Co-Lead Portfolio Manager, Andrew Karsh, added, “As inflation has not yet developed in terms announced by government figures, the potential for unexpected inflation remains quite high. Considering the fact that commodities are a leading indicator of inflation, we believe the time to invest in commodities is now, well in advance of lagging indicators such as in increase in CPI.”

The Dow Jones-UBS Commodity Index Total Return gained 3.28% in October as a result of positive performance from all sectors, bringing the year-to-date performance of the Index to 12.64%. Lean Hogs, continuing its positive performance from September, was the top performer in October, gaining 14.33% most likely due to the conclusion of China’s ban on U.S. pork products. Gasoline also demonstrated strong performance this month, up 10.51%, because of a larger than expected reduction of stored gasoline. Sugar was the worst performer in October as it reversed its recent gains, declining 10.16% in October, but is still up significantly, 57.63%, for the year.

Related Links

Credit Suisse Report
Clarifying Misconceptions About Commodity Indexing

IBISWorld industry reports
Commodity Dealing and Brokerage in the U.S.
Cattle & Hog Wholesaling in the U.S.
Excise – Petroleum Product Wholesaling – Federal
Global Sugar Manufacturing
World Price – Agriculture – Sugar

CMOs Need Greater Engagement Internally and Through Social Networks for Their Brands to Thrive

In Uncategorized on November 17, 2009 at 6:21 pm

More than four out of five (84 percent) chief marketing officers (CMOs) allocate less than ten percent of their budgets to experimenting through social media and non-traditional communications channels, with more than half (55 percent) allocating just five percent or less, according to a study by The CMO Club and Hill & Knowlton released today. By contrast, according to a recent study(1), the number of adult Internet users who have profiles on social networks quadrupled to 35 percent in 2008, from eight percent in 2005.

Our research shows that seven out of ten CMOs say they have medium or high levels of comfort in dealing with non-traditional media, yet few are adopting these strategies for their own brands, missing out on learning from and contributing to the conversations that are taking place online.

“Marketing used to be a linear process, with a discussion flowing from the CMO to the target audience. In today’s digital age, communication has evolved into a new model that requires active listening and engaging in numerous conversations,” said Pete Krainik, CEO, The CMO Club. “CMOs are finding the additions to the job more challenging and the need to lead beyond the marketing department is critical for their success.”

Adopting social media policies

According to a survey of its members, three out of ten (29 percent) of CMOs report having a social media policy that is widely adhered to within their company and a further 31 percent are currently developing a policy. Implementing these policies is proving to be a challenge, with just over a quarter (26 percent) of CMOs stating they have a policy but it is not complied with within their companies.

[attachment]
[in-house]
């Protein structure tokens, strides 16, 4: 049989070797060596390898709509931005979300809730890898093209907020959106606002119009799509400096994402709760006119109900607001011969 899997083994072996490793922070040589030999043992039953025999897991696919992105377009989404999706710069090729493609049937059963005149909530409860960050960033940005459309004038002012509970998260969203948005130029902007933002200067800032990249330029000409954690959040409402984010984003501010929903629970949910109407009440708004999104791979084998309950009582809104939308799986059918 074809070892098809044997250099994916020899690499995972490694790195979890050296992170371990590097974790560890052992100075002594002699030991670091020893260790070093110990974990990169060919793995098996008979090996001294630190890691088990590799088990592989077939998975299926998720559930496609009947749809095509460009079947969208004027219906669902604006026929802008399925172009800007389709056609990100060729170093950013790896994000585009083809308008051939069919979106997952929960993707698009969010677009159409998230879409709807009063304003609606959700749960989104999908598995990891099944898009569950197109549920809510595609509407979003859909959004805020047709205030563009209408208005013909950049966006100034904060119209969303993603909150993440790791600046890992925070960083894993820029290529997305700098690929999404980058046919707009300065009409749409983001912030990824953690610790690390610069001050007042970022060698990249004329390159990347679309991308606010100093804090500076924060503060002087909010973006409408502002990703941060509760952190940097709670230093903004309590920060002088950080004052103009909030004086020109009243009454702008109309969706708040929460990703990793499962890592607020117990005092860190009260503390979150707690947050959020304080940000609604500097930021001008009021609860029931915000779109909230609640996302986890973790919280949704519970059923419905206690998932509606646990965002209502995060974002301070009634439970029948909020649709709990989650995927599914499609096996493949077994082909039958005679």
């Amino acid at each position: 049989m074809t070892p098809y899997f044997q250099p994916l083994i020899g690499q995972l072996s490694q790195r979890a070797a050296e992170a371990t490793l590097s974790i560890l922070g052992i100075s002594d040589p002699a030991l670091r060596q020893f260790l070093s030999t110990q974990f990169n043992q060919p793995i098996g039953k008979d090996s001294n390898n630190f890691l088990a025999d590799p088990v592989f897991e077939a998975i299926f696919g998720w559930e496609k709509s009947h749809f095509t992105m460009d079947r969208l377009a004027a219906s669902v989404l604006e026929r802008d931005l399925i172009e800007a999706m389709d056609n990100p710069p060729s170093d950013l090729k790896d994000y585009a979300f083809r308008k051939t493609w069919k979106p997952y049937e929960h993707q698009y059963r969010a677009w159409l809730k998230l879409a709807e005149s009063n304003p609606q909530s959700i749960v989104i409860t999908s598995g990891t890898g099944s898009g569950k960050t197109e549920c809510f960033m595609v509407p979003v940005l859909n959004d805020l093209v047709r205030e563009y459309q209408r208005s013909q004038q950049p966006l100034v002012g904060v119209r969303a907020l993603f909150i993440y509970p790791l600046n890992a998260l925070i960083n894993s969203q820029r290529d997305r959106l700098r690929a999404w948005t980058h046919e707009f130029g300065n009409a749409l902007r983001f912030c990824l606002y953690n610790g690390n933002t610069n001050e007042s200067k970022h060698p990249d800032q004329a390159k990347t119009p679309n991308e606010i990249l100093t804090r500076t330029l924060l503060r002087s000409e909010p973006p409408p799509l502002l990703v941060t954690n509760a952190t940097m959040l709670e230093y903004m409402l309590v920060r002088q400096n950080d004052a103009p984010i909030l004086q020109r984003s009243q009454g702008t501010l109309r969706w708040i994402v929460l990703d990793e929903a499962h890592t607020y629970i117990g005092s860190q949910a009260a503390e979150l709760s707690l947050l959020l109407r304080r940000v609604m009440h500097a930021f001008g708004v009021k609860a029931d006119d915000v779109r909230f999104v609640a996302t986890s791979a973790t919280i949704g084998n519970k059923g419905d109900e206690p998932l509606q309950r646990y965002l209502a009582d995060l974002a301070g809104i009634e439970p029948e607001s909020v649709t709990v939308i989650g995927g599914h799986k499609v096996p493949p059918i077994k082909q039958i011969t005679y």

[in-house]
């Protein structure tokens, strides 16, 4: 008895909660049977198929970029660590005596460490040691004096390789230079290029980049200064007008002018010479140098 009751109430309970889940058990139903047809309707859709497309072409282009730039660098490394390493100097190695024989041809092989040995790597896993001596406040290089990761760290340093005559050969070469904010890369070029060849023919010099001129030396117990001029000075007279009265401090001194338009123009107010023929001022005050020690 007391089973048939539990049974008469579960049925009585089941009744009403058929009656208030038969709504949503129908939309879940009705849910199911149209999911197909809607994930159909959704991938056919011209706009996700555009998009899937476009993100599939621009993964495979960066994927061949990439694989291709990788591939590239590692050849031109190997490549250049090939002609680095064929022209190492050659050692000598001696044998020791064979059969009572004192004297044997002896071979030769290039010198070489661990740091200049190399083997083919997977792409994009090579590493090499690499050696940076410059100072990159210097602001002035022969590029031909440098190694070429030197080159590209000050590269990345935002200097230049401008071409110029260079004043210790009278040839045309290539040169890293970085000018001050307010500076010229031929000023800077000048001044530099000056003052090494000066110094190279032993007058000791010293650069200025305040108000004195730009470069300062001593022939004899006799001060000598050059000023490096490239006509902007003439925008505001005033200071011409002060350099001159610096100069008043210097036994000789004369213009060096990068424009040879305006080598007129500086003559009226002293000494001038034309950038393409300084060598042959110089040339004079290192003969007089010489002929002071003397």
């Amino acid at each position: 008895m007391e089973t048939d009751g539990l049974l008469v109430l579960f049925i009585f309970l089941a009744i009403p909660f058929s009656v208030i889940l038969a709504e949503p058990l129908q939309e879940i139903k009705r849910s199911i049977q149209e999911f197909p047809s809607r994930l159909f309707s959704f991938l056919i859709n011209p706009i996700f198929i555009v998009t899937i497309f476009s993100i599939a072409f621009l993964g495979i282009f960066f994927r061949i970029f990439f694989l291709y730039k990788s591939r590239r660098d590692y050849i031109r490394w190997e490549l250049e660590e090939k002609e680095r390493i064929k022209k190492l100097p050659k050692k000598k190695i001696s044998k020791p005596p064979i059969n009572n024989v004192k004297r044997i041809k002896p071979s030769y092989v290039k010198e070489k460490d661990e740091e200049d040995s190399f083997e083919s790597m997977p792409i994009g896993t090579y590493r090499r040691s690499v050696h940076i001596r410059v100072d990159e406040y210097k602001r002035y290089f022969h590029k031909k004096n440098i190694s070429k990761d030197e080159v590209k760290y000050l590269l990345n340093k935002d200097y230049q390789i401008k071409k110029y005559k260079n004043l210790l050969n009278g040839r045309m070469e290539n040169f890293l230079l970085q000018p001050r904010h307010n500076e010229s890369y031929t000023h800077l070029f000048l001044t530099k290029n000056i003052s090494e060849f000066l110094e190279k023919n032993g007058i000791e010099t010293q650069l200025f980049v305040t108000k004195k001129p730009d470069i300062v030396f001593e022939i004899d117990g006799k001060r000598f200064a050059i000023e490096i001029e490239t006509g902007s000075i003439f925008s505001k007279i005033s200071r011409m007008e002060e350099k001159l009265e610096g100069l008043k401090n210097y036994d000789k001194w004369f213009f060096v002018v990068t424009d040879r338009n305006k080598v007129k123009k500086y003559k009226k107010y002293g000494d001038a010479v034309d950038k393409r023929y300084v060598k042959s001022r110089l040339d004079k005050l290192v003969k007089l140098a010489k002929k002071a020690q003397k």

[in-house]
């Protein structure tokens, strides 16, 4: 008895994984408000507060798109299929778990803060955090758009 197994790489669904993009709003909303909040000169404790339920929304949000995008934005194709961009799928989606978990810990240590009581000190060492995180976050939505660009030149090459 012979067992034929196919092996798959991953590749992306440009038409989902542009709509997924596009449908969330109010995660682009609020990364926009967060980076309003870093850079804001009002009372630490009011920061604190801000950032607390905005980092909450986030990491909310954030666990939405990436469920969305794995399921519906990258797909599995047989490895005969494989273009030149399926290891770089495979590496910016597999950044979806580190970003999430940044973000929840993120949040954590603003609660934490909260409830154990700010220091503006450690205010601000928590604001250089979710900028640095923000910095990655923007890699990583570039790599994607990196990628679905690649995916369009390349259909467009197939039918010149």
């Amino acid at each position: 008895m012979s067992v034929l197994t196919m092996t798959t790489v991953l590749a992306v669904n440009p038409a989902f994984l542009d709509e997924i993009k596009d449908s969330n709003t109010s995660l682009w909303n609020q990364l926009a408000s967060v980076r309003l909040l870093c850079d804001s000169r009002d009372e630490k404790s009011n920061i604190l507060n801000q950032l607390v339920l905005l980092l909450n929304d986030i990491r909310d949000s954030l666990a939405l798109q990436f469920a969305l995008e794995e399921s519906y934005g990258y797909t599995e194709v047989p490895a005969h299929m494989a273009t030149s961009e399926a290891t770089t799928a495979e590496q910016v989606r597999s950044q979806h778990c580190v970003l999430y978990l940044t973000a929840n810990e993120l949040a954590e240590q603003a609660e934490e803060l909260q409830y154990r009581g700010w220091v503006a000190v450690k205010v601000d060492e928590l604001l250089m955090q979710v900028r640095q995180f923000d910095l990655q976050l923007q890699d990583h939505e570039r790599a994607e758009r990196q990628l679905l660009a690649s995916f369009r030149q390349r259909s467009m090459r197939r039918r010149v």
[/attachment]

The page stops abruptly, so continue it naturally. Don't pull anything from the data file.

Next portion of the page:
“Bloggers are the new media trendsetters/reviewers for products and services, a trusted voice by those who follow their posts,” said CMO Club member Ted Rubin, chief marketing officer, e.l.f. Cosmetics. “If you empower these consumers to evangelize your brand, establish yourself as a trusted source and give them the tools, they will run with it and lend you their credibility.”

Added member Erin Hintz, vice president, worldwide consumer marketing, Symantec Corporation, “While the social media world is new territory for all companies, we already have some best practices with our Norton brand that many CMOs can glean from. Our company has striven to deliver transparency in this space and we work hard to ensure employees understand their role and responsibility.”

Lack of integration

CMOs report a lack of managing or interacting closely with departments within their businesses and, more importantly, with those responsible for communicating with key audiences. Nearly half of all CMOs questioned (48 percent) said they have no formal interaction with the department responsible for NGOs. More than a third (39 percent) do not formally liaise with their investor relations departments, and only around a fifth (22 percent) do collaborate with those responsible for liaising with financial analysts.

“I have found that in the past several years, my job has required greater collaboration with colleagues running other departments to create a more unified brand message to all of our audiences, both external and internal,” said member Kent Huffman, chief marketing officer, BearCom Wireless. “Today, brand and reputation go hand-in-hand, and no company can afford not to work seamlessly as a team.”

Gauging stakeholder sentiment

The majority of CMOs (95 percent) formally track the attitudes or opinions of their customers to their brands, falling to seven out of ten (69 percent) among potential customers. Other non-revenue generating stakeholders take second priority: four out of five CMOs (84 percent) do not gauge the opinions of NGOs; 59 percent do not gauge the general public, and a third (32 percent) do not formally gauge sentiment among their employees.